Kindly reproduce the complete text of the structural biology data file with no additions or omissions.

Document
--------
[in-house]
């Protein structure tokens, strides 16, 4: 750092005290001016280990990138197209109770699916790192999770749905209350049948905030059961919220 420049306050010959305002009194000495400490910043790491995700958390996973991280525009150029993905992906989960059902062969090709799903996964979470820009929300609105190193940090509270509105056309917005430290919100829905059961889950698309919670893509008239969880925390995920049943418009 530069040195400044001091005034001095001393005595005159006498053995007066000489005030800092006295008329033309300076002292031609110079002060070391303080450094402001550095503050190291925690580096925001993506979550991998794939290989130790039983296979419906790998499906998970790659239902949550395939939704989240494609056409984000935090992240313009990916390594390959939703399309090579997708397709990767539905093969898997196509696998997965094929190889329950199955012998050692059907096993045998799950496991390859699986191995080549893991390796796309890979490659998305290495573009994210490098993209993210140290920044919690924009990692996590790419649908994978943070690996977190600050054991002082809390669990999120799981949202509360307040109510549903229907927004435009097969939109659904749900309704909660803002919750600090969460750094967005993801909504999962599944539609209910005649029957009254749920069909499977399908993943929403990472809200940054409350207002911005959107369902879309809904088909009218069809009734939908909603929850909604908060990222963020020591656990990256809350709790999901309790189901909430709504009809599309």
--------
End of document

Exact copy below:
[in-house]
């Protein structure tokens, strides 16, 4: 750092005290001016280990990138197209109770699916790192999770749905209350049948905030059961919220 420049306050010959305002009194000495400490910043790491995700958390996973991280525009150029993905992906989960059902062969090709799903996964979470820009929300609105190193940090509270509105056309917005430290919100829905059961889950698309919670893509008239969880925390995920049943418009 530069040195400044001091005034001095001393005595005159006498053995007066000489005030800092006295008329033309300076002292031609110079002060070391303080450094402001550095503050190291925690580096925001993506979550991998794939290989130790039983296979419906790998499906998970790659239902949550395939939704989240494609056409984000935090992240313009990916390594390959939703399309090579997708397709990767539905093969898997196509696998997965094929190889329950199955012998050692059907096993045998799950496991390859699986191995080549893991390796796309890979490659998305290495573009994210490098993209993210140290920044919690924009990692996590790419649908994978943070690996977190600050054991002082809390669990999120799981949202509360307040109510549903229907927004435009097969939109659904749900309704909660803002919750600090969460750094967005993801909504999962599944539609209910005649029957009254749920069909499977399908993943929403990472809200940054409350207002911005959107369902879309809904088909009218069809009734939908909603929850909604908060990222963020020591656990990256809350709790999901309790189901909430709504009809599309």